In general, a check for ifdef HAVE_FUNCTION is much better than operating system-specific checks like ifdef __linux__, or ifdef __IRIX__.
An ifdef BIG_ENDIAN works much better than checking every existing architecture with ifdef __ppc__, ifdef __mips__, etcetera. I happen to know a Linux code that completely broke because of this. Linux is probably the most ported operating system there is, but lots of people seem to believe it is a PC-only, RedHat-only thing (4).

Actually, the best-practice trick is to stay away from using autoconf's ifdefs as much as possible, and to stick with what works everywhere. Once you learn what works and what is funky, you are often able to get away with not having to use autoconf at all. A well-written program is not kept together with the duct tape that ifdef is. This is somewhat of a bold statement, especially since so many software packages run configure before build. But a truly valid question is, do they depend on autoconf that badly and is autoconf's functionality actually being used? It is a joy to see (some of) my Linux software build everywhere with a simple make.

The funny thing is, it is still hard to write truly portable code today. Last week I wrote some 2D SDL/OpenGL code on my Linux machine. When I moved it over to Mac OS X, I got a blank screen. I found up to three problems with the code:
  1. Apparently there is a slight difference in the SDL library when it comes to blitting bitmaps that have an alpha channel. The man page mentions that the outcome may be unexpected (when you blit a pixel surface over an empty surface with an alpha channel the outcome is zero; hence the blank screen) but then why does it work alright under Linux? I resorted to writing a TGA image loader and staying away from SDL's blitting functions.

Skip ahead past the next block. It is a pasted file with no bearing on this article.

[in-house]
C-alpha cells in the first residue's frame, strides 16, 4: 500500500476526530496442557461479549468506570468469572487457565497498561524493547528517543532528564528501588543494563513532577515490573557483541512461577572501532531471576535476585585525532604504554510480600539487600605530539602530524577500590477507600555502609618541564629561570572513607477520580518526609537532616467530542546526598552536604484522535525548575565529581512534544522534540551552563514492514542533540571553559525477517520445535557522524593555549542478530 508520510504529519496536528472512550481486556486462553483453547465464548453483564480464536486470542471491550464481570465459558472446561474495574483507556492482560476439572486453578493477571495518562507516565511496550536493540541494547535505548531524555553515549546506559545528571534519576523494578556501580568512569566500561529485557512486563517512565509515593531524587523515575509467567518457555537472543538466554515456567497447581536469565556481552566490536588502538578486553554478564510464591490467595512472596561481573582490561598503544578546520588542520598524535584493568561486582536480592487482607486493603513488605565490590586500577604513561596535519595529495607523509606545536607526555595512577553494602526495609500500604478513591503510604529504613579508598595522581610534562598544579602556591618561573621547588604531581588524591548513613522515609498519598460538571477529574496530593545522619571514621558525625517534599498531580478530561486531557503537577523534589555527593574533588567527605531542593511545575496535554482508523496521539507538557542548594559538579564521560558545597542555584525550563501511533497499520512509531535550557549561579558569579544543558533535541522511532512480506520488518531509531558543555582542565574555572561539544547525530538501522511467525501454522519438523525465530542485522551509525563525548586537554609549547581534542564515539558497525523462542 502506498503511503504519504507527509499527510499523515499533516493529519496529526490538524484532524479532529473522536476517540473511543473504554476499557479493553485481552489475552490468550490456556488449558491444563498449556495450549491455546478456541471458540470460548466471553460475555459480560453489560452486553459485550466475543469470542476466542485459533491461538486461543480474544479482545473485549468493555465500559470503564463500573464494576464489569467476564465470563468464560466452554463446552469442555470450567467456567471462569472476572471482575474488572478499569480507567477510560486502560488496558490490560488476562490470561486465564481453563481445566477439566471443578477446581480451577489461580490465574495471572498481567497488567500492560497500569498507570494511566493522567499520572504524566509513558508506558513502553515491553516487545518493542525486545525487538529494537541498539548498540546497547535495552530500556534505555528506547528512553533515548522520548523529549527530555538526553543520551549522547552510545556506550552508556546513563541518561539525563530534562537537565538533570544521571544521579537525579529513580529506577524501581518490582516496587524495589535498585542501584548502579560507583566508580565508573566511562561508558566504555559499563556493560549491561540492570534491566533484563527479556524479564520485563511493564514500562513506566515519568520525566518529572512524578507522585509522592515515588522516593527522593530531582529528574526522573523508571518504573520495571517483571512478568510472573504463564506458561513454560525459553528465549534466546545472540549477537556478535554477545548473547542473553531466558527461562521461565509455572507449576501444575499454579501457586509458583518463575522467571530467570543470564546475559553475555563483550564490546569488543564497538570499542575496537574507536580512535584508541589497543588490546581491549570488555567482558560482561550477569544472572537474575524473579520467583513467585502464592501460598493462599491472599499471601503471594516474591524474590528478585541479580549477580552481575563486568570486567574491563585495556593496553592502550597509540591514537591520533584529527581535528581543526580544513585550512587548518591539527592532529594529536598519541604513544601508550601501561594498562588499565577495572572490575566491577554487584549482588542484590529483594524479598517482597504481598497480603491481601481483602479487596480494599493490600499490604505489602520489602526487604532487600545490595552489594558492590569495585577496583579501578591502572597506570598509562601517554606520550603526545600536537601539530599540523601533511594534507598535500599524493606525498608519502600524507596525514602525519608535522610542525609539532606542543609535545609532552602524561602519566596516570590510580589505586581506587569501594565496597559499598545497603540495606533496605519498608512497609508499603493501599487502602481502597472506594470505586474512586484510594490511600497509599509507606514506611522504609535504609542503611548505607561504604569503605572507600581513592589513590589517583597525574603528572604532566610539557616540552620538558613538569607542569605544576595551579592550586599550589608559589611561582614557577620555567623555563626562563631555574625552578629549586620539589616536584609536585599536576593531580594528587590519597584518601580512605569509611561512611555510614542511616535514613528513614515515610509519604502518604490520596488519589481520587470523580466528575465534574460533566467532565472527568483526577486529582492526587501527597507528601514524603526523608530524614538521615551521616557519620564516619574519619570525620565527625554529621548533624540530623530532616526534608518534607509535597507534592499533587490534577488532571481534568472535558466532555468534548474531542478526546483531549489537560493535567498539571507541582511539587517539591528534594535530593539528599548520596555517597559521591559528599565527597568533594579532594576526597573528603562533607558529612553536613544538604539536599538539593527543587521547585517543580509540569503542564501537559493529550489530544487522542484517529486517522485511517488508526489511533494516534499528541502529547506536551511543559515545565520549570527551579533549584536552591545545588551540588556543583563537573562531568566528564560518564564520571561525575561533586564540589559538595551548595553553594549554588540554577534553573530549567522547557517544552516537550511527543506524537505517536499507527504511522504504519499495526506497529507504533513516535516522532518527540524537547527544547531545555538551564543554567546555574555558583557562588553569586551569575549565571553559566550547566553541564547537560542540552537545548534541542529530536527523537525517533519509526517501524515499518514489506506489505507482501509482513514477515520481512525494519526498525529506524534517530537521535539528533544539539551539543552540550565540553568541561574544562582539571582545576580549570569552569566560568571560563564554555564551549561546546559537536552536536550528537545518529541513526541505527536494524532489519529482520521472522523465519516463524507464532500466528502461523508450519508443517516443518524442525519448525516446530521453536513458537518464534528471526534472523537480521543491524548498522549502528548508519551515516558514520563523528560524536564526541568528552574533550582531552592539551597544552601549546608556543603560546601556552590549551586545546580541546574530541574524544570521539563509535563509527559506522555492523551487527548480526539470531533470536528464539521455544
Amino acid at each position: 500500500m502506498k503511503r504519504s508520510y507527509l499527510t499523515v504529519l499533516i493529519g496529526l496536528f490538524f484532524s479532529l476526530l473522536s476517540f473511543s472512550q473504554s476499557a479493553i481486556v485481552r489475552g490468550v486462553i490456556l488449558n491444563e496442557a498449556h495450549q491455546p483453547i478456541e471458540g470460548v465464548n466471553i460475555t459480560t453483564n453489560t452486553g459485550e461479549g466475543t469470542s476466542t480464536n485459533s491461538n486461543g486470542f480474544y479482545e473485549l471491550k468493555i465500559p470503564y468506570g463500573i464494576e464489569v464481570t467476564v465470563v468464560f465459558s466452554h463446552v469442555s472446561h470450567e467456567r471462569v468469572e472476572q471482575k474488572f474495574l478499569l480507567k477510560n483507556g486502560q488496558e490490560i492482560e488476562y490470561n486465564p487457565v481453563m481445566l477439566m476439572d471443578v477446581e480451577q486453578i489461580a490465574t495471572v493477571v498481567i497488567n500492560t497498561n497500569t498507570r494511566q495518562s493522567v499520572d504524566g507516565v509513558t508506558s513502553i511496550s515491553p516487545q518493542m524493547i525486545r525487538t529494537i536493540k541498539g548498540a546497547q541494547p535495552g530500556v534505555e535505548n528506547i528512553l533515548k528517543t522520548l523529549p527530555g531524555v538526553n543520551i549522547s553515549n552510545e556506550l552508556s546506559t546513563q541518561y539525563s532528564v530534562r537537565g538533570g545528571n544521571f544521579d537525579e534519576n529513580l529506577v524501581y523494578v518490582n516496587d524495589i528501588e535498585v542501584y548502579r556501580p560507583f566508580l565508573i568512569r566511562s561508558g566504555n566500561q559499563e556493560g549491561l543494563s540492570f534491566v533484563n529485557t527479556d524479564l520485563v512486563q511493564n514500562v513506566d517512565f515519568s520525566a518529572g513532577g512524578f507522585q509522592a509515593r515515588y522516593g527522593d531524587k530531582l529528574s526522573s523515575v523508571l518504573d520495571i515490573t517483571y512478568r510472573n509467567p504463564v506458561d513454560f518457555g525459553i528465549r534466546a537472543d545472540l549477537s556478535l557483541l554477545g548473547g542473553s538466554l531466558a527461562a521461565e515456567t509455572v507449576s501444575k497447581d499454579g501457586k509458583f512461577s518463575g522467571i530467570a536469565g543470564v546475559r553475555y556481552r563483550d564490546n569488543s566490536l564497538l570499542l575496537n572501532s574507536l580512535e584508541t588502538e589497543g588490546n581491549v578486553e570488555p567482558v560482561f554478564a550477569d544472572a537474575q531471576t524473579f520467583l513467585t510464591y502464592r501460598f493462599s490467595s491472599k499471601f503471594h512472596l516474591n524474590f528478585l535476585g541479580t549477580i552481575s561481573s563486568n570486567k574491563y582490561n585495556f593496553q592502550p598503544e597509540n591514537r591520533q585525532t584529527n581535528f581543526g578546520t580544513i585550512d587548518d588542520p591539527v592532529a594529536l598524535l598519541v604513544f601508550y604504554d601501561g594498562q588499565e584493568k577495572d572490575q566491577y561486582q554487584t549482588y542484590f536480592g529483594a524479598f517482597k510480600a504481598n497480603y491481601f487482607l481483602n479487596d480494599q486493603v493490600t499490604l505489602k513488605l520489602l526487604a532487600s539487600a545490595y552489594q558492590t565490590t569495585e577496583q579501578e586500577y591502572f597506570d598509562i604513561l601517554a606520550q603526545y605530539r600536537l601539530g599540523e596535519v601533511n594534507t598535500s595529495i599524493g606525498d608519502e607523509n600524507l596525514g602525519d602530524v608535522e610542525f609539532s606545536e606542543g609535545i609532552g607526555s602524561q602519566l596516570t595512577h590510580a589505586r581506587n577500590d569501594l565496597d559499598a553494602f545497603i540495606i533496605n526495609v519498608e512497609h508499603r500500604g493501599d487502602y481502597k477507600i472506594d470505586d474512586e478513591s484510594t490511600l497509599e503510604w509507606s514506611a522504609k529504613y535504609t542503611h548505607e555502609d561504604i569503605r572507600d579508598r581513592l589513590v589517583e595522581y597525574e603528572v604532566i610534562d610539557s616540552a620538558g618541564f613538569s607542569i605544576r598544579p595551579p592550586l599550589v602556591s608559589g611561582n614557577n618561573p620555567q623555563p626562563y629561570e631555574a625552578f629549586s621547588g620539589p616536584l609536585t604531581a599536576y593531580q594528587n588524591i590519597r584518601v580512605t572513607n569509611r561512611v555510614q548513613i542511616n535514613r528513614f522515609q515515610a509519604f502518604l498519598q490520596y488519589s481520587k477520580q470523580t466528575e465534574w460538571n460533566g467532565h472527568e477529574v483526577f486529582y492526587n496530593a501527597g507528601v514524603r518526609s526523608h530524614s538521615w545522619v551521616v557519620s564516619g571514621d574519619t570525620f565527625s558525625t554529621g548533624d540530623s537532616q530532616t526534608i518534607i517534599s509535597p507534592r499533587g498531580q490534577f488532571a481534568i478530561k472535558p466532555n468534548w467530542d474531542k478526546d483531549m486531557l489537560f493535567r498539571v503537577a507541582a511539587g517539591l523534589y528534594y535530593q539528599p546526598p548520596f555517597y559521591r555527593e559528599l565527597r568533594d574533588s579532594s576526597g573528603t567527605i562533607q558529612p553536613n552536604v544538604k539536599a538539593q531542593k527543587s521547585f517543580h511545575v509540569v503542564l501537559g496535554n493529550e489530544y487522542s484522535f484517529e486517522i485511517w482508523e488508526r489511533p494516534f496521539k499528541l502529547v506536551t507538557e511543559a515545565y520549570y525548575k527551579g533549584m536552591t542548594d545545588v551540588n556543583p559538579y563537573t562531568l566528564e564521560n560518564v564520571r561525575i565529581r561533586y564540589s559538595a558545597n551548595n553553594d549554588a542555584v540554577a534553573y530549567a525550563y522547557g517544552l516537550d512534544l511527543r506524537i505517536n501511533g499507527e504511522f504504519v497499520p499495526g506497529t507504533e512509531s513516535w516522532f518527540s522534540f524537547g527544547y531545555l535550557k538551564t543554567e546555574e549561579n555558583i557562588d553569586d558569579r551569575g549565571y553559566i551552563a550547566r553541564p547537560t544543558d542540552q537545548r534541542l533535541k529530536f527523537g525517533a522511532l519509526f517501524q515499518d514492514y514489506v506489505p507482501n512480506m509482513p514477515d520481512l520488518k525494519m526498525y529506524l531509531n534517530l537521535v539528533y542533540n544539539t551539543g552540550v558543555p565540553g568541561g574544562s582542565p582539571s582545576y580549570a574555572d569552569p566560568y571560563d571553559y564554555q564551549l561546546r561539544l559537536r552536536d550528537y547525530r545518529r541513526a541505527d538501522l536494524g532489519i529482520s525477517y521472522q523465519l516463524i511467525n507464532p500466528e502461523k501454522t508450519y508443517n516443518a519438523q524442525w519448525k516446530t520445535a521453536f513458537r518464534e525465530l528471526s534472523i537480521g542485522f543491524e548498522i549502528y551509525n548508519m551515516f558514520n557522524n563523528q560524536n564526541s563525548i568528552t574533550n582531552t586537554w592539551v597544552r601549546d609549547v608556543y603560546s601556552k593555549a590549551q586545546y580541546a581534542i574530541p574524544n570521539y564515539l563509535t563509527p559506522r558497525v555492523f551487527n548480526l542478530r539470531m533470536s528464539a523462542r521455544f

2. Resetting the polygon mode in conjunction with enabling/disabling texturing multiple times in one frame seems to confuse OpenGL on Mac OS. It messes up badly.
  3. After resizing the screen, OpenGL has lost its state and texture data and must be reinitialized. This is actually in the OpenGL standard and a bug on my side. But it does raise the question why this never surfaced on my Linux box. Apparently the (NVidia) video card has enough memory and does not get into an undefined state after a screen resize.

Lessons learned
: Test your code across multiple platforms, test, test, test..!

  1. I have yet to see my favorite DOS editor(s) run under Linux natively. Switching platforms usually means leaving your familiar apps and tools, and replacing them with a substitute.
  2. In fact, I have a feeling that the ifdef preprocessor was invented for the sake of portability. It has other uses, but it kinda smells of a "fix" for the problem of supporting different architectures.
  3. Having a hammer does not make you a great carpenter.
  4. Supporting all kinds of distributions is not easy either.

A brief history of time

I've been programming for a fairly long time now. I didn't start out as young as some did, though. My first program was a school assignment, a birthday calendar written in Commodore BASIC. I used the computer in class, I didn't have one at home.
It must have been something like four years until I went to college, got a computer, and started programming. I got hooked on assembly code and spent whole days and nights writing code.

... and that was the beginning of a whole lot of bits and bytes ...

That was a really long time ago. At some point you think you know everything, but then you realize the world has changed since then, and people are blogging and stuff. Having never written any 3D code before, I found a new challenge in OpenGL. Now, this is certainly not the most important thing that's happened to me, but it is where I am at now. So, this is where the story ends, for tonight.